A popular cycle way in central London could be scrapped following a 12 month pilot, after protests from taxi drivers.
The Tavistock Place route saw two roads in Bloomsbury, Tavistock Place and Torrington Place reduced to one lane of traffic.
Drivers were moved onto a one-way route, freeing up more space for cyclists.
The scheme saw a 52 per cent increase in the number of cyclists on the stretch of road, but it now faces disaster after 15,000 people and groups gave their views in Camden council’s six-week public consultation.
The council had never seen such a response, and 79 per cent were in favour of continuing the cycle scheme.
But a fifth of respondents, mainly residents and taxi drivers, wanted it scrapped.
The council is now to have a public enquiry into the scheme.
The Licensed Taxi Drivers’ Association (LTDA) said the authority should nowbring back two-way traffic while waiting for the inquiry to take place.
Richard Massett, chairman of the LTDA, told the Evening Standard: “We are pleased that Camden Council has responded to the concerns raised by the LTDA and many other stakeholders through the consultation by recommending an independent public inquiry into the measures.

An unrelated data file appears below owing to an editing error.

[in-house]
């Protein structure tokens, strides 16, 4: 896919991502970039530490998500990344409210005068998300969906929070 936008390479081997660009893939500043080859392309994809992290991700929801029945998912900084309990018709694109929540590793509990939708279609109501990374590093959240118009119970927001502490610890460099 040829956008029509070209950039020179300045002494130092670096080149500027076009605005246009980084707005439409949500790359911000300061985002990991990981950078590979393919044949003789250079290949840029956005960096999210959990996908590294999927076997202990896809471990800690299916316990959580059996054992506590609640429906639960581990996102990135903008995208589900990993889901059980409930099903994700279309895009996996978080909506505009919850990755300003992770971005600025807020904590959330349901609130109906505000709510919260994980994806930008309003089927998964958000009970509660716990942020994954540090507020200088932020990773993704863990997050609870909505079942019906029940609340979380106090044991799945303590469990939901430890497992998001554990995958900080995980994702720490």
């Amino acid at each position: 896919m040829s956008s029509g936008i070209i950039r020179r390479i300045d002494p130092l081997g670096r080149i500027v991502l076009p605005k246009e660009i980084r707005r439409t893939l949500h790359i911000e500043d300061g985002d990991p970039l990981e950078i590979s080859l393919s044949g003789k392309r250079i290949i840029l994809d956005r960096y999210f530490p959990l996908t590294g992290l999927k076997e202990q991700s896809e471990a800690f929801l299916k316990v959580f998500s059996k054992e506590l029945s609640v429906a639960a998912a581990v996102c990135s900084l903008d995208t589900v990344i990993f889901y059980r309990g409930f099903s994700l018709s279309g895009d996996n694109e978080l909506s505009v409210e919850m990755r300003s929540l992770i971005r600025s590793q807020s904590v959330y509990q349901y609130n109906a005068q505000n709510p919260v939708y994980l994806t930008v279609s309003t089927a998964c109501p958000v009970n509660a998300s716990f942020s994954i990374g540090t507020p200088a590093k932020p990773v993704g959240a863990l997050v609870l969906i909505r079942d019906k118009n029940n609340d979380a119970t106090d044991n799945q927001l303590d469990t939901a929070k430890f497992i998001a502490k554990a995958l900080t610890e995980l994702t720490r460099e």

“Whilst we are committed to improving conditions for cyclists on London’s roads, we felt that at Tavistock Place the trial measures did not balance this aim with the legitimate interests of pedestrians and other road users.”
But Simon Munk, infrastructure campaigner at the London Cycling Campaign, said: “We feel very, very confident that unless there is a grave miscarriage of justice, unless something goes terribly, terribly wrong, we can’t see any reason why any planning inspector would not accept Camden has been very diligent and they have put forward a very good scheme.
“It’s hugely overwhelming. Camden officers have gone in and looked in really close detail.
“We know the taxi drivers hate the scheme but at the end of the day Camden’s report makes very clear that most people can really see the advantages. The scheme has been a huge success.”
Responding to the taxi drivers’ objections to the scheme, Mr Munk said: “They are trying to hang on to a London that’s not going to change but we know London is changing.
“Pollution is growing, congestion is getting worse. They are standing in the way of progress.
“I would be flabbergasted if the inquiry result is anything but support for the scheme.